How a pandemic changed home care

A Community Care Review investigation into how the coronavirus pandemic is affecting the home care sector.

As the royal commission opened hearings into home care this week, it heard that COVID-19 would likely reposition home care in Australia’s aged care system.

“COVID is likely to reinforce people’s preference to age in place at home, and do all they can to avoid admission to residential care,” Counsel Assisting Peter Gray said in his opening statement.

Community Care Review surveyed providers about how they saw the pandemic affecting the home care sector now and into the future.

Confidence and demand

A national survey by Leading Age Services Australia in June found one in three home care providers experienced a drop in new enquiries and three quarters had clients cancelling services as a result to COVID-19.

Sandra Hills

Providers contacted by Community Care Review told a similar tale.

Benetas, which provides a range of aged care services to more than 8,800 Australians, experienced a decline in home care clients and a 28 per cent reduction in home care services in the early days of COVID, CEO Sandra Hills told CCR.

Those numbers are now being restored to normal levels – at more than 900 pre-COVID – thanks to proactive communication regarding infection prevention and control measures, Ms Hills said.

“In the early period of COVID-19 in particular we lost a number of our home care clients out of fear of contracting the virus and apprehension around the key changes being made,” she said.

‘It took a number of weeks before some 20 per cent of those clients then felt safe enough to reach out again.

Chief executive David Panter noticed a similar response at South Australian community care specialist ECH, saying initially about five per cent of its home care package clients declined services because of COVID concerns.

“Within a few weeks we were able to give them the confidence that it was safe for them to receive services at home and that it was probably more detrimental to their health and wellbeing to not have the services,” he said.

“The COVID experience has inevitably created another reason for people to want to stay living independently if at all possible.”

David Panter

Despite the initial dampening effect of COVID-19 on home care, it’s yet to be seen whether the spread of the virus through many residential facilities, predominantly in Victoria, will drive ever more people towards home care in the future.

Mr Panter believes it will, saying COVID has given impetus to a pre-existing trend.

“Demand for residential age care has been slowly falling for some time given the preference of most older Australians to stay at home for as long as possible and potentially die at home,” he told CCR.

“The COVID experience has inevitably created another reason for people to want to stay living independently if at all possible.”

Villa Maria Catholic Homes CEO Sonya Smart says falling occupancy rates have contributed to more than $3 milion of losses at VMCH during COVID.

But she says the COVID equation isn’t that simple.

Ms Smart says the shift to increasing demand for home care has long been a direction of government and is not related to the current pandemic.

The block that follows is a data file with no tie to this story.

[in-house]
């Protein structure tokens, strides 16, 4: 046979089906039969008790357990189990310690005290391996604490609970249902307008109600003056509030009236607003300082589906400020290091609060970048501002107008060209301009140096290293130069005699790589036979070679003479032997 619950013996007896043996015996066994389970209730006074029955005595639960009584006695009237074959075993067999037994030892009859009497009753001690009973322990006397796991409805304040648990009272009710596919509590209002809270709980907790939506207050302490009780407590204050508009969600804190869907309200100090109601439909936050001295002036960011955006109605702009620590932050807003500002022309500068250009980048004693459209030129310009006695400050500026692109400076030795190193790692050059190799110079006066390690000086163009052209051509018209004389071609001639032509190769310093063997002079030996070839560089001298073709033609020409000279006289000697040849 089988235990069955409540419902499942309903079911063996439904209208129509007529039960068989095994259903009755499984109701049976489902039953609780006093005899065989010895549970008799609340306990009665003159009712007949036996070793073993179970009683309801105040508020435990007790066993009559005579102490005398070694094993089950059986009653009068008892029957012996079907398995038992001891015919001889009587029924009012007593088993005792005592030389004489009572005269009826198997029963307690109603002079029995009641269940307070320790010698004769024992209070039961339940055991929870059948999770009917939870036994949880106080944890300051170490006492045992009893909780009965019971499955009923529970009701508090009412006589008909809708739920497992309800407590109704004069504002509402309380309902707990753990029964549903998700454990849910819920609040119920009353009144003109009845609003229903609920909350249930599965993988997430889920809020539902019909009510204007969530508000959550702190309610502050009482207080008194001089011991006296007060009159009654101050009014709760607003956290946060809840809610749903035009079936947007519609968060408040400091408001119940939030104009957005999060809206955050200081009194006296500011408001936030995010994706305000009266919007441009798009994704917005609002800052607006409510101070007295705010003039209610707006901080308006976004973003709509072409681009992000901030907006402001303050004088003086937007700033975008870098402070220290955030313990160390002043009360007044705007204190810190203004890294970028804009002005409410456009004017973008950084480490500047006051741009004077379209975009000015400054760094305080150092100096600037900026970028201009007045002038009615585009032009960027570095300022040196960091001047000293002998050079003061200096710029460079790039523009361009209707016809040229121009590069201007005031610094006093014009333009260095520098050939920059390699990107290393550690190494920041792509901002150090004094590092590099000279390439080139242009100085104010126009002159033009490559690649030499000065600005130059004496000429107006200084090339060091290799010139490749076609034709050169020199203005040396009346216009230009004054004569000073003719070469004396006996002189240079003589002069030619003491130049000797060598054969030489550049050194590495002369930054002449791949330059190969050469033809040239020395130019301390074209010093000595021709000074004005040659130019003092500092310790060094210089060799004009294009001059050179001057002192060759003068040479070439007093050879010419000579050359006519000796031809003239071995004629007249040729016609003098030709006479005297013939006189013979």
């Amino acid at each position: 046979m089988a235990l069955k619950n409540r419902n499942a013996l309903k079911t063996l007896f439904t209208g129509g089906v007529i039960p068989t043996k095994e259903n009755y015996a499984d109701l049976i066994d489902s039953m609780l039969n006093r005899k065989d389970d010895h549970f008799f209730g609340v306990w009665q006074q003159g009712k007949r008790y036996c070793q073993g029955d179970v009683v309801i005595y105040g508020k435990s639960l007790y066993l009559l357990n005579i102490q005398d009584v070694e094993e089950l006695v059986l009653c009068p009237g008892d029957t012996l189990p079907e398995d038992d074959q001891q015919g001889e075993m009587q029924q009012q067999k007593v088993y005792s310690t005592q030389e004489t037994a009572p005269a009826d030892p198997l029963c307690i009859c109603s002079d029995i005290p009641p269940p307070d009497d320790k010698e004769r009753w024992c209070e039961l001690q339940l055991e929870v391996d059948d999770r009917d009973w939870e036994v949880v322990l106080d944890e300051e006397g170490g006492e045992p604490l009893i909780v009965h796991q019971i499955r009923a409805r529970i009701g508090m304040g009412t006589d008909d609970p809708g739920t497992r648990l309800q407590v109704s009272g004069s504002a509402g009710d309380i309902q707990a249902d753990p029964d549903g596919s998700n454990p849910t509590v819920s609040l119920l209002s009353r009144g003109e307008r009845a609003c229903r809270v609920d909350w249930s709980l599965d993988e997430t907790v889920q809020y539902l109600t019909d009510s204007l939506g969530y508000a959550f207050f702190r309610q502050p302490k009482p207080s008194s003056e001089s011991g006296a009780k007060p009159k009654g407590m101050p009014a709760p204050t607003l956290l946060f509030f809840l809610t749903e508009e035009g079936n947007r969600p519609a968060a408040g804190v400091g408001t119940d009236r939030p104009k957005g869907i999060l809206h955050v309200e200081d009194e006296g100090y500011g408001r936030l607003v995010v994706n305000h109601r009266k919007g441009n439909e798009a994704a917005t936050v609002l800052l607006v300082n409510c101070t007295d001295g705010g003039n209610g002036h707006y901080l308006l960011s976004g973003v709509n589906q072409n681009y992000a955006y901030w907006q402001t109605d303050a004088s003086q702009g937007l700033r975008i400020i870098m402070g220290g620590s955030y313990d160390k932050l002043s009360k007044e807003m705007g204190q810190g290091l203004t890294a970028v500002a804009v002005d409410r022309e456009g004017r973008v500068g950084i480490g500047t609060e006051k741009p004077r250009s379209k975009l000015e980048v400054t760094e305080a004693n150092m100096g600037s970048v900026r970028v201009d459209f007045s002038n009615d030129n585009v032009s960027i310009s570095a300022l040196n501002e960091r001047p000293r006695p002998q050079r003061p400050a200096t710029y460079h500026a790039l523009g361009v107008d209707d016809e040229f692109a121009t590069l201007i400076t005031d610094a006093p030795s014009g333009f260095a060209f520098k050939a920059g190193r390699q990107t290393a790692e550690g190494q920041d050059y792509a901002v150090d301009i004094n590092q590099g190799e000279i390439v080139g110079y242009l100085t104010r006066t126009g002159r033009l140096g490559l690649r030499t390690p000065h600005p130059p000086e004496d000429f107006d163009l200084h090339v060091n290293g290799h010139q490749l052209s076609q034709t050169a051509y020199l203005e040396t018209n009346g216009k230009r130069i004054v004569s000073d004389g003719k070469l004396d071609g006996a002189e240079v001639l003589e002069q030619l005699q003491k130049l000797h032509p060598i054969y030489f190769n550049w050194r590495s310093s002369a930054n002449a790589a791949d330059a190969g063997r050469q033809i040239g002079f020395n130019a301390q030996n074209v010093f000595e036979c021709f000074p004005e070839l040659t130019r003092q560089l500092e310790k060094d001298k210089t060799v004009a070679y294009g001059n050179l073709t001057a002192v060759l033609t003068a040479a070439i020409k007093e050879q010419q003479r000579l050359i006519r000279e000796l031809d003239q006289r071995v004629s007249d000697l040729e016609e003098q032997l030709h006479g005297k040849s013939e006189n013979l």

Fallout from the royal commission, as well as “sensationalised media reporting” have also contributed to what she believes is an “unjust” drop in confidence in residential care.

“I believe the reduced confidence in the residential system, based on COVID, is unjust and diminishes the amazing work and effort that has been implemented and funded by providers,” she says.

Turbo charging uptake of technology

Home care providers have had to adapt and innovate to be able to continue providing services in a COVID-safe way.

Therese Adami

For many this has meant turbo charging their uptake of technology, ushering in a sea change that is likely to persist long after the pandemic is gone.

Geneneral Manager, Home & Community at Catholic Healthcare, Therese Adami, says the provider is using technology to facilitate contact between clients, coordinators and care advisors, and reviews and assessments are now conducted via phone or video messaging such as WhatsApp.

“We have a better utilisation of the MYCH (My Catholic Healthcare) tablet for clients which has video and email communications functionality,” Ms Adami told CCR.

“We have helped clients who have not used smart phones before to purchase, navigate and use and we have commenced trialing an App for clients that don’t have a MYCH tablet.

“We have also been promoting telehealth to our clients.”

ECH is no stranger to technology and has been one of aged care’s early adopters.

The provider recently acquired the tech start-up responsible for the Billy home monitoring system and has established an in-house tech development team which is looking at new products to support clients.

“We have always seen technology, in various forms, as being a useful tool for enabling people to continue to live independently at home,” Mr Panter says.

“I believe the reduced confidence in the residential system, based on COVID, is unjust and diminishes the amazing work and effort that has been implemented and funded by providers,”

Sonya Smart

VMCH is also changing the way it remains connected and provides services to at-home clients, Ms Smart says.

But she adds it’s important that the human element isn’t overlooked in the rush to embrace technology.

“We are looking at how we can continue to provide services in this way, whether it is the use of telehealth appointments, the installation of (home monitoring) technology, or holding social events online.